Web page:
‘Blessed are the peacemakers, for they will be called children of God.
‘Blessed are those who are persecuted for righteousness’ sake, for theirs is the kingdom of heaven.
‘Blessed are you when people revile you and persecute you and utter all kinds of evil against you falsely on my account. Rejoice and be glad, for your reward is great in heaven, for in the same way they persecuted the prophets who were before you. (Matthew 5.2-11, NRSV)
Roughly four thousand years ago, God told us that to live in the way God would have us do we must do justice, and to love kindness, and to walk humbly with your God.”
How do we, in the twenty-first century, do justice, love kindness and walk humbly with our God?
I spent some time this week, reading through the headlines that broke my heart from around the world and was drawn constantly back to the Beatitudes. How do we take a text that is two centuries old and refresh the message for a world gone berserk?
How about this…
‘Blessed are those with faith, for they shall know death is not the end.
Blessed are those whose children die from violence, for they shall never cease saying their children’s names, and showing us love is the way.
Blessed are those who speak for the voiceless, clothe the naked and feed the hungry, for they truly are Christ’s hands and feet in the world.
Blessed are the immigrants who seek a new and better life in this country, that they will apply their skills and find meaningful employment to fill the plethora of employment vacancies in this country.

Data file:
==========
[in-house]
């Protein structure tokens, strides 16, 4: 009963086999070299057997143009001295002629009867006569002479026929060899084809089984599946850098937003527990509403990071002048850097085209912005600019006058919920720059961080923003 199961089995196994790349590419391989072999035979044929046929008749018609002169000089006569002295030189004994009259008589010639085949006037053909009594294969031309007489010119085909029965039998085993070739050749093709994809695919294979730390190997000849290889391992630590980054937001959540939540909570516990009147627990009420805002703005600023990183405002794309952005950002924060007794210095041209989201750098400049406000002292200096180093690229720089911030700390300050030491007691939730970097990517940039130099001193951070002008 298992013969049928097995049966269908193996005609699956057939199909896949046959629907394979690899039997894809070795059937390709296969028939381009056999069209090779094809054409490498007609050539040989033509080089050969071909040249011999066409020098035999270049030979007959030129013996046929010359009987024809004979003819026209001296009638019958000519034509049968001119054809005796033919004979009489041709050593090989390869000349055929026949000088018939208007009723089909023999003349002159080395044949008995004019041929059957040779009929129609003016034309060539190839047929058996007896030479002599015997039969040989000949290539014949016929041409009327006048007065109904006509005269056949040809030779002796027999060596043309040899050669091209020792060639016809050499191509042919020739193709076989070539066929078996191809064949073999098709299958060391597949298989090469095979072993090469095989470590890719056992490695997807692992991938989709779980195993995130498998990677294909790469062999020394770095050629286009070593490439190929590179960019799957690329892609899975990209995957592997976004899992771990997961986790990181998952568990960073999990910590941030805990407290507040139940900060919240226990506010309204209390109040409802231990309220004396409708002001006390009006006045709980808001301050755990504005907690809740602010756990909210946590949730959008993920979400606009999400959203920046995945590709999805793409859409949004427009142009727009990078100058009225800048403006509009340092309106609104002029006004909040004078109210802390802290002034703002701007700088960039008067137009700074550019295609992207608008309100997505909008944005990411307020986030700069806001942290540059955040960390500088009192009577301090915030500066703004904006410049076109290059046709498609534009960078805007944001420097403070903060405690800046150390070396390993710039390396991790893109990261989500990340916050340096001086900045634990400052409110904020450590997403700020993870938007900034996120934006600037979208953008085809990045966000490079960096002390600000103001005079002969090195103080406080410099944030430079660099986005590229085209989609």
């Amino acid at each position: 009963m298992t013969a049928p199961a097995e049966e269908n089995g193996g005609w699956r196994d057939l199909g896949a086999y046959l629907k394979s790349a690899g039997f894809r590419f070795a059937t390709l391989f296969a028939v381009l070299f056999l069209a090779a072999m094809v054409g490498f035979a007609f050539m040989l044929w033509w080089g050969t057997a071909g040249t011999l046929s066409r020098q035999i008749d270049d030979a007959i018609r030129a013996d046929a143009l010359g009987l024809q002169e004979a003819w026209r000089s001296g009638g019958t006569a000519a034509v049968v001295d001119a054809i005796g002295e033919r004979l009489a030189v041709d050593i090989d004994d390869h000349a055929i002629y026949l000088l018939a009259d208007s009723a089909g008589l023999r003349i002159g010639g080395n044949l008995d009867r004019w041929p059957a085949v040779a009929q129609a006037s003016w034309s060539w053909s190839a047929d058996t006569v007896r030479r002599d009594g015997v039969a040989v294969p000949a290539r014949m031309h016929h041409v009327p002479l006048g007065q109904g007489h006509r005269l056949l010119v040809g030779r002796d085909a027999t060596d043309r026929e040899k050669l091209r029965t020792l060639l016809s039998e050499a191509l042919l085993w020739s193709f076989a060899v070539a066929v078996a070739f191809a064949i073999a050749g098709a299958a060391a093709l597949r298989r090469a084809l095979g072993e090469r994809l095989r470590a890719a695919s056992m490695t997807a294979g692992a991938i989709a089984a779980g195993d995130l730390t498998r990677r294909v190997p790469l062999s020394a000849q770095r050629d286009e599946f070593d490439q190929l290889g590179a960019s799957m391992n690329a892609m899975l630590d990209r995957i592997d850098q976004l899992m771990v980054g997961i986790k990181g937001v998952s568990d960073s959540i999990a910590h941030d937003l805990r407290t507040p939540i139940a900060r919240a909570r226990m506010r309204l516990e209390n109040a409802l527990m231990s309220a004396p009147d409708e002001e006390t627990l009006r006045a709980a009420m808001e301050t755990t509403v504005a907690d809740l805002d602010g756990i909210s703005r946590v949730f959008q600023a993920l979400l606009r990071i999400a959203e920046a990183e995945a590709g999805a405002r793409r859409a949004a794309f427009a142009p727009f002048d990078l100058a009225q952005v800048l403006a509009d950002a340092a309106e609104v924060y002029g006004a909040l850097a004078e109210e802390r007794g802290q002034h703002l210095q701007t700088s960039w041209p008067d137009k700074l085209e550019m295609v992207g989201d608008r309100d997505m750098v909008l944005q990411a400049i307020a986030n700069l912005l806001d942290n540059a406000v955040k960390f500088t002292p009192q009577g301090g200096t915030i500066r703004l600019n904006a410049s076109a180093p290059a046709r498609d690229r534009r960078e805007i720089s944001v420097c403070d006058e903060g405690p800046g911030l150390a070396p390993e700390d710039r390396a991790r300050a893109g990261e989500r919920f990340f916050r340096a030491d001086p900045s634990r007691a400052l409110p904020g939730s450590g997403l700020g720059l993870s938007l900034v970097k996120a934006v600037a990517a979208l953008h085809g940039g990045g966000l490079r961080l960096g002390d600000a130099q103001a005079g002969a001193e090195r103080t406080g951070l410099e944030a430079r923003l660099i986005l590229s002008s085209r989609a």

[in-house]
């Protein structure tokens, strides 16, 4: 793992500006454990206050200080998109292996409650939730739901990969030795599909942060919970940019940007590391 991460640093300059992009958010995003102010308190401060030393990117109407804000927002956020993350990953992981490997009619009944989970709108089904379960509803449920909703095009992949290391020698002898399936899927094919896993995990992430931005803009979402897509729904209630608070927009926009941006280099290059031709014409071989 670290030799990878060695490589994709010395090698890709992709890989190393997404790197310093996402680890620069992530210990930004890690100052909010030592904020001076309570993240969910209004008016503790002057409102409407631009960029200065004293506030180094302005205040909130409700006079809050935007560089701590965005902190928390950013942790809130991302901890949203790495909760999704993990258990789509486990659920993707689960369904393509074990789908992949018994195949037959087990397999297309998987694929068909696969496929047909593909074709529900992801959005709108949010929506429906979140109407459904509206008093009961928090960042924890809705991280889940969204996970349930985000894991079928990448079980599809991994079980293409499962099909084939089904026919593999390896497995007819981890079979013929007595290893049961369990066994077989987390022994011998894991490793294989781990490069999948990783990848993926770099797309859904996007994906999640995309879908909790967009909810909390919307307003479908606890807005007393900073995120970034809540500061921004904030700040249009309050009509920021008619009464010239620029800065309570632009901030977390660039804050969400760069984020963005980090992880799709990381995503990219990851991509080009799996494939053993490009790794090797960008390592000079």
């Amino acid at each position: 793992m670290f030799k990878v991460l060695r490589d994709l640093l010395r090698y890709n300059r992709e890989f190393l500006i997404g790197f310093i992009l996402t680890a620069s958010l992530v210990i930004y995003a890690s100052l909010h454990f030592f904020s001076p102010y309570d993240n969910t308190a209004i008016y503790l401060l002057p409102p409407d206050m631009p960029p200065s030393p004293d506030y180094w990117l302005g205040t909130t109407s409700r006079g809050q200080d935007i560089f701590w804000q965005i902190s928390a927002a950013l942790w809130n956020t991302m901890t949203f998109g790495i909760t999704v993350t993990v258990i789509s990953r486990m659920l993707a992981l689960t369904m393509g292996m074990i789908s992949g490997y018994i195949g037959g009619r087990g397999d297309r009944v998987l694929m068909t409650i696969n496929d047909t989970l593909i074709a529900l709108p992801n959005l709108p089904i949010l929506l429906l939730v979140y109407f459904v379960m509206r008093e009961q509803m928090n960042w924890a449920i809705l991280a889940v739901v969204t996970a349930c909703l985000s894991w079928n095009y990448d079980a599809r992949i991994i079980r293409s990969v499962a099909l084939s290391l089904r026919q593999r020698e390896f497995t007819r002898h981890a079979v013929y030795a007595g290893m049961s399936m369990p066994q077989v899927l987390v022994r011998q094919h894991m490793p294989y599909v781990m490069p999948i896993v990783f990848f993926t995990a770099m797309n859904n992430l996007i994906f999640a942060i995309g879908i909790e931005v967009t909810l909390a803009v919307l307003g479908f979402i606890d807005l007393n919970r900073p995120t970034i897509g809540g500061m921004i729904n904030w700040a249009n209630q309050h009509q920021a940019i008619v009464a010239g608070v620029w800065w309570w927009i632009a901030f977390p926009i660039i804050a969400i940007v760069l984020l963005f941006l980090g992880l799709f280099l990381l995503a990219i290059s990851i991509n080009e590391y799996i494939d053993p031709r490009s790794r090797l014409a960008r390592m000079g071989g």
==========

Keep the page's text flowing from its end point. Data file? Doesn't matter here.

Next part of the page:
Blessed are the hopeful, who despite all the darkness and sadness in the world, are capable of finding the slivers of light and the green shoots of new seeds planted generations ago.
Blessed are those who work in service; those who are spit at, sneered at, those who do jobs many would not undertake, in order to support their families and make a difference in the world. Yours is the gift of humanity that is sorely missing in this fractured world, and your leadership will inspire us to a new way.
Blessed are those without affordable housing, for they shall be the impetus to fight for better, safer, local housing in conjunction with access to mental health services for adults, youth and children.
Blessed are those who choose love over fear, for love will always find a way.
Blessed are the foolish who believe the world can be a good place if only we lead with love. That by bringing our small gestures of hope and love to the world, we will overwhelm the sadness, the hatred and the brokenness of the world as we forge a pathway illuminated by love.
We have many decisions to make, many meetings to have, many conversations to explore. There will be laughter, there will be tears, and as long as we depend on and trust one another – remembering that love always leads the way, we will be able to build a new way of being, together in Christ, through God, out into the world.
We need to turn this upside down world on its axis again, just as Mary foretold. To lean into justice, truth and love. And I stand here, foolish enough to believe we can do it.
Let the Church say, Amen!
The Reverend Canon Andrea L. Brennan, Incumbent
Elk Valley Ecumenical Shared Ministry
Christ Church Anglican & Fernie Knox United
Sermon for 29 January 2023 – Epiphany 4
Micah 6.1-8, 1 Corinthians 1.18-31, Matthew 5.1-12